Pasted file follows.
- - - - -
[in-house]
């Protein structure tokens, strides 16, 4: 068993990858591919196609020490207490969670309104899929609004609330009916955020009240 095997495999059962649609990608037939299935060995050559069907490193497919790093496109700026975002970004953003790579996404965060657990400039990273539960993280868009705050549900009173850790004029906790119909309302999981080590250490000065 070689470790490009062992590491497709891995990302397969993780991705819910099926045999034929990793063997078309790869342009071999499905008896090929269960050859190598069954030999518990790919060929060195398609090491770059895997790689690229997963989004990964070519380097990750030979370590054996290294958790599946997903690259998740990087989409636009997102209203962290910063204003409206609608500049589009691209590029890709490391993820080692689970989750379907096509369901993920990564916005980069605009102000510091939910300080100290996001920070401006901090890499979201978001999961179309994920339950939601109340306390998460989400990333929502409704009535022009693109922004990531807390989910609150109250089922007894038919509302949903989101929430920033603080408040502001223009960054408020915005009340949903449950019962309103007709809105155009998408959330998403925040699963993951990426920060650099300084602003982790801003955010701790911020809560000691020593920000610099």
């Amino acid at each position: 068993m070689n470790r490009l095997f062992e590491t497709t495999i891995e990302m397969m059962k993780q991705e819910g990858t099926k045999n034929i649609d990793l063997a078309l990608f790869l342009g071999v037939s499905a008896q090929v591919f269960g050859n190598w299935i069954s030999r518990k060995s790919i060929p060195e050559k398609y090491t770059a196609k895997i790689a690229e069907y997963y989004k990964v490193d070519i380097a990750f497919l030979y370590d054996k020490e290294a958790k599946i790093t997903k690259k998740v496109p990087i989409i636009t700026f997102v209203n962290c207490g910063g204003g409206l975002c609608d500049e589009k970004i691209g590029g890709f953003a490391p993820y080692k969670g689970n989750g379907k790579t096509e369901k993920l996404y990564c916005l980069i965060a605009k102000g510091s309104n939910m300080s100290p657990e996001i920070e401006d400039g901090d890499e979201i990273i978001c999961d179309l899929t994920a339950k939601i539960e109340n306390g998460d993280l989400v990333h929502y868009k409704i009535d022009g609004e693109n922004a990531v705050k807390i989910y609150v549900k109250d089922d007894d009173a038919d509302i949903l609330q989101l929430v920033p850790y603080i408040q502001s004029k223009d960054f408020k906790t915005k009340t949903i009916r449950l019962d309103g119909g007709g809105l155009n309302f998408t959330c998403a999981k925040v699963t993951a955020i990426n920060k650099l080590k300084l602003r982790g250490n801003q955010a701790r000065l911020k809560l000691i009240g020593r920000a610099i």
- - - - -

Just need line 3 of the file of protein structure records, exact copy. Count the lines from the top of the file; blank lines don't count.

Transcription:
């Amino acid at each position: 068993m070689n470790r490009l095997f062992e590491t497709t495999i891995e990302m397969m059962k993780q991705e819910g990858t099926k045999n034929i649609d990793l063997a078309l990608f790869l342009g071999v037939s499905a008896q090929v591919f269960g050859n190598w299935i069954s030999r518990k060995s790919i060929p060195e050559k398609y090491t770059a196609k895997i790689a690229e069907y997963y989004k990964v490193d070519i380097a990750f497919l030979y370590d054996k020490e290294a958790k599946i790093t997903k690259k998740v496109p990087i989409i636009t700026f997102v209203n962290c207490g910063g204003g409206l975002c609608d500049e589009k970004i691209g590029g890709f953003a490391p993820y080692k969670g689970n989750g379907k790579t096509e369901k993920l996404y990564c916005l980069i965060a605009k102000g510091s309104n939910m300080s100290p657990e996001i920070e401006d400039g901090d890499e979201i990273i978001c999961d179309l899929t994920a339950k939601i539960e109340n306390g998460d993280l989400v990333h929502y868009k409704i009535d022009g609004e693109n922004a990531v705050k807390i989910y609150v549900k109250d089922d007894d009173a038919d509302i949903l609330q989101l929430v920033p850790y603080i408040q502001s004029k223009d960054f408020k906790t915005k009340t949903i009916r449950l019962d309103g119909g007709g809105l155009n309302f998408t959330c998403a999981k925040v699963t993951a955020i990426n920060k650099l080590k300084l602003r982790g250490n801003q955010a701790r000065l911020k809560l000691i009240g020593r920000a610099i």